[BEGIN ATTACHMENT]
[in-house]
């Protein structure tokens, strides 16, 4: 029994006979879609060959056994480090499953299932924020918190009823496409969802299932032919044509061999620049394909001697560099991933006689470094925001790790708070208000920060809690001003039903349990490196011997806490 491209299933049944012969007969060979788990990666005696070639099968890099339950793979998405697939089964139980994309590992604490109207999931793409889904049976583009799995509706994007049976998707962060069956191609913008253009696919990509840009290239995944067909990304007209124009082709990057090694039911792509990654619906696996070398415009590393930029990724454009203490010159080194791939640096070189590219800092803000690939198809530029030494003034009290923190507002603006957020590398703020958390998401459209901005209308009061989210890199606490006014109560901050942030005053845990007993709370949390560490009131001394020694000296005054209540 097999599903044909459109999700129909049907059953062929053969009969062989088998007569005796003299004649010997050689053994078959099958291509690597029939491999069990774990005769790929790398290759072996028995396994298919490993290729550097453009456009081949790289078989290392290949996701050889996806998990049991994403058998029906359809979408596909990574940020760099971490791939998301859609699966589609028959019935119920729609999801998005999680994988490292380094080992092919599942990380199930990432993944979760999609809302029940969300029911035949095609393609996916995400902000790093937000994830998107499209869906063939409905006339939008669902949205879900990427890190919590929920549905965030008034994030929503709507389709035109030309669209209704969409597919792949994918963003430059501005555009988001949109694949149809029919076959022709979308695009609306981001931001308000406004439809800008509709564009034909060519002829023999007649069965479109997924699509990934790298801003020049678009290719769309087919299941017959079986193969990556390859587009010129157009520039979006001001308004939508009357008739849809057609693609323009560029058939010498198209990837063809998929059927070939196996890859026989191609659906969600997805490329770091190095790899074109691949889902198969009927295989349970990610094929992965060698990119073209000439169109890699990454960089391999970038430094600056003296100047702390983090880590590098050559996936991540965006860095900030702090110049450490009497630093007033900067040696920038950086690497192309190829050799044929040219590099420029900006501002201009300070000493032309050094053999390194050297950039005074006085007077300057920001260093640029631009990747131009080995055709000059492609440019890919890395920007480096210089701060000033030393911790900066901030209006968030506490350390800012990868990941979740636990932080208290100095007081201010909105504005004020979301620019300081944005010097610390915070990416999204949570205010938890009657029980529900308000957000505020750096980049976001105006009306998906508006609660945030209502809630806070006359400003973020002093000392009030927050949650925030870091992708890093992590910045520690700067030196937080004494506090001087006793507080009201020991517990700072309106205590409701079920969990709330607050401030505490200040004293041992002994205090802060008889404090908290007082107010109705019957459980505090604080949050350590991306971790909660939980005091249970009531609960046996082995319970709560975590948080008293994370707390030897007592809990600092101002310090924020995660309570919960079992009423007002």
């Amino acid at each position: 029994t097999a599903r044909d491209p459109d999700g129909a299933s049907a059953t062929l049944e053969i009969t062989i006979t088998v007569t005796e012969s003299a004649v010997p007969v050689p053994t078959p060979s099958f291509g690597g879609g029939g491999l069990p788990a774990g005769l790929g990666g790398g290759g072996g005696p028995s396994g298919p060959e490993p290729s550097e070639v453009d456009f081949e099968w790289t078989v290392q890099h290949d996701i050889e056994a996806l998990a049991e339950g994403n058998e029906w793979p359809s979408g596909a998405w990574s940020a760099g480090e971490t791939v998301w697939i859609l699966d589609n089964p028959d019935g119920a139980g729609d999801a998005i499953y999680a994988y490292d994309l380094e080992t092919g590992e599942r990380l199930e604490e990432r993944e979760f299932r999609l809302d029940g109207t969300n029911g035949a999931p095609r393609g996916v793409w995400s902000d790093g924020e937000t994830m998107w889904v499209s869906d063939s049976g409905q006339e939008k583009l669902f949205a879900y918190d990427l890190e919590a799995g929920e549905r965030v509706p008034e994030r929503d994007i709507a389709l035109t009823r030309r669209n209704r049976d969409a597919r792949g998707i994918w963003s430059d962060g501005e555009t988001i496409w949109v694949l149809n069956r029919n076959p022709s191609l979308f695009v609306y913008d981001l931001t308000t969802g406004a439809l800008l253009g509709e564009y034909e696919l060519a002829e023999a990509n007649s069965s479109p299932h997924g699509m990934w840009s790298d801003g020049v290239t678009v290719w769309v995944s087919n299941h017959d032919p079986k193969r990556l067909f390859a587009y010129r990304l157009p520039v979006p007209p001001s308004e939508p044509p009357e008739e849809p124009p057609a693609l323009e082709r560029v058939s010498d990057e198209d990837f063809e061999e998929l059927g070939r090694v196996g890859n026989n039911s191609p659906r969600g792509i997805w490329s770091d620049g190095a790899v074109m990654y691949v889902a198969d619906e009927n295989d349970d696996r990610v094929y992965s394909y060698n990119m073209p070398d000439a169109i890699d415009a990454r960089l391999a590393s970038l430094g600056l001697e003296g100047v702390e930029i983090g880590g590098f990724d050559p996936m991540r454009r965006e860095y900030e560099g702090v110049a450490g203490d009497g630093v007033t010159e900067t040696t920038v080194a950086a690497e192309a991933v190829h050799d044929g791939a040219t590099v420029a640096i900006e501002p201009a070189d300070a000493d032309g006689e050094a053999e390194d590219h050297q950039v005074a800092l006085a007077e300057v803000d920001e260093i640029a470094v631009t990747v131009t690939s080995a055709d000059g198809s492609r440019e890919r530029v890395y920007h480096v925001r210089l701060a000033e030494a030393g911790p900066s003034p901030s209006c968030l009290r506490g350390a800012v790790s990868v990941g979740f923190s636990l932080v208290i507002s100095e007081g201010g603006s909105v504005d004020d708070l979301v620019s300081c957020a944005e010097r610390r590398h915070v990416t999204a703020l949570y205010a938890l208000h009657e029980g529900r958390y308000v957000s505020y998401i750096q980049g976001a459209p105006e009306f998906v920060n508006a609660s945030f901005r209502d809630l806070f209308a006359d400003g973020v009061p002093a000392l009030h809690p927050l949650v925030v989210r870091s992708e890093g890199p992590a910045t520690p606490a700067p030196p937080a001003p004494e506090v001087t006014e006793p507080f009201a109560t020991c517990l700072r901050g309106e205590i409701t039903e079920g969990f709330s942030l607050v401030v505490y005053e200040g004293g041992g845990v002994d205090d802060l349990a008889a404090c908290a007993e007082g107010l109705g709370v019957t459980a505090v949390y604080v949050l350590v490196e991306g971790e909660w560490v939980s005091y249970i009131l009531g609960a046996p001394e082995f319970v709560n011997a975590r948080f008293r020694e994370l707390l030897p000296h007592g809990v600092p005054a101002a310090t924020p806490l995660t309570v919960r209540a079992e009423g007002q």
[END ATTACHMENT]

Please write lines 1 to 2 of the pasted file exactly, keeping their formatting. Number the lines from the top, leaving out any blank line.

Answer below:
[in-house]
């Protein structure tokens, strides 16, 4: 029994006979879609060959056994480090499953299932924020918190009823496409969802299932032919044509061999620049394909001697560099991933006689470094925001790790708070208000920060809690001003039903349990490196011997806490 491209299933049944012969007969060979788990990666005696070639099968890099339950793979998405697939089964139980994309590992604490109207999931793409889904049976583009799995509706994007049976998707962060069956191609913008253009696919990509840009290239995944067909990304007209124009082709990057090694039911792509990654619906696996070398415009590393930029990724454009203490010159080194791939640096070189590219800092803000690939198809530029030494003034009290923190507002603006957020590398703020958390998401459209901005209308009061989210890199606490006014109560901050942030005053845990007993709370949390560490009131001394020694000296005054209540 097999599903044909459109999700129909049907059953062929053969009969062989088998007569005796003299004649010997050689053994078959099958291509690597029939491999069990774990005769790929790398290759072996028995396994298919490993290729550097453009456009081949790289078989290392290949996701050889996806998990049991994403058998029906359809979408596909990574940020760099971490791939998301859609699966589609028959019935119920729609999801998005999680994988490292380094080992092919599942990380199930990432993944979760999609809302029940969300029911035949095609393609996916995400902000790093937000994830998107499209869906063939409905006339939008669902949205879900990427890190919590929920549905965030008034994030929503709507389709035109030309669209209704969409597919792949994918963003430059501005555009988001949109694949149809029919076959022709979308695009609306981001931001308000406004439809800008509709564009034909060519002829023999007649069965479109997924699509990934790298801003020049678009290719769309087919299941017959079986193969990556390859587009010129157009520039979006001001308004939508009357008739849809057609693609323009560029058939010498198209990837063809998929059927070939196996890859026989191609659906969600997805490329770091190095790899074109691949889902198969009927295989349970990610094929992965060698990119073209000439169109890699990454960089391999970038430094600056003296100047702390983090880590590098050559996936991540965006860095900030702090110049450490009497630093007033900067040696920038950086690497192309190829050799044929040219590099420029900006501002201009300070000493032309050094053999390194050297950039005074006085007077300057920001260093640029631009990747131009080995055709000059492609440019890919890395920007480096210089701060000033030393911790900066901030209006968030506490350390800012990868990941979740636990932080208290100095007081201010909105504005004020979301620019300081944005010097610390915070990416999204949570205010938890009657029980529900308000957000505020750096980049976001105006009306998906508006609660945030209502809630806070006359400003973020002093000392009030927050949650925030870091992708890093992590910045520690700067030196937080004494506090001087006793507080009201020991517990700072309106205590409701079920969990709330607050401030505490200040004293041992002994205090802060008889404090908290007082107010109705019957459980505090604080949050350590991306971790909660939980005091249970009531609960046996082995319970709560975590948080008293994370707390030897007592809990600092101002310090924020995660309570919960079992009423007002």